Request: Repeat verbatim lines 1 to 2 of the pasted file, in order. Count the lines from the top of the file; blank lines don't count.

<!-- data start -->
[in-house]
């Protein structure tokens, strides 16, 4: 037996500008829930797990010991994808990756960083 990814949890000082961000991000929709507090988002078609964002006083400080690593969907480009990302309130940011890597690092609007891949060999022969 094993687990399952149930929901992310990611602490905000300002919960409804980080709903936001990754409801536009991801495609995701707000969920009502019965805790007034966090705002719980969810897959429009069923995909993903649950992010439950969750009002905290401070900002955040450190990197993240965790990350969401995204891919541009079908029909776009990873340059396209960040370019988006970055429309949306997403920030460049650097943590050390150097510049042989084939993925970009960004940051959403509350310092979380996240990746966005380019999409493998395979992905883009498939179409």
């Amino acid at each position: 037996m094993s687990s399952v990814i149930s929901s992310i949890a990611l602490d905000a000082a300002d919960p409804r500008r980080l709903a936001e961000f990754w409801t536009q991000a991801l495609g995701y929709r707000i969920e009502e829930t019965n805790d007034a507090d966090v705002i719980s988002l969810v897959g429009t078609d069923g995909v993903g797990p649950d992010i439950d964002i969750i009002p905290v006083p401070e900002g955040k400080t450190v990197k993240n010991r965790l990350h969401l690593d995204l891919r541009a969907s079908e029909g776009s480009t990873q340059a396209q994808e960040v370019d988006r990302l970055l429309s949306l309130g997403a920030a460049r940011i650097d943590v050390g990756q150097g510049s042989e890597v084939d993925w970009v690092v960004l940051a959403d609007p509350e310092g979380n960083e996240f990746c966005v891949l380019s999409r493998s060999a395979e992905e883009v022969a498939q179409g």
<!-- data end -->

[in-house]
């Protein structure tokens, strides 16, 4: 037996500008829930797990010991994808990756960083 990814949890000082961000991000929709507090988002078609964002006083400080690593969907480009990302309130940011890597690092609007891949060999022969 094993687990399952149930929901992310990611602490905000300002919960409804980080709903936001990754409801536009991801495609995701707000969920009502019965805790007034966090705002719980969810897959429009069923995909993903649950992010439950969750009002905290401070900002955040450190990197993240965790990350969401995204891919541009079908029909776009990873340059396209960040370019988006970055429309949306997403920030460049650097943590050390150097510049042989084939993925970009960004940051959403509350310092979380996240990746966005380019999409493998395979992905883009498939179409």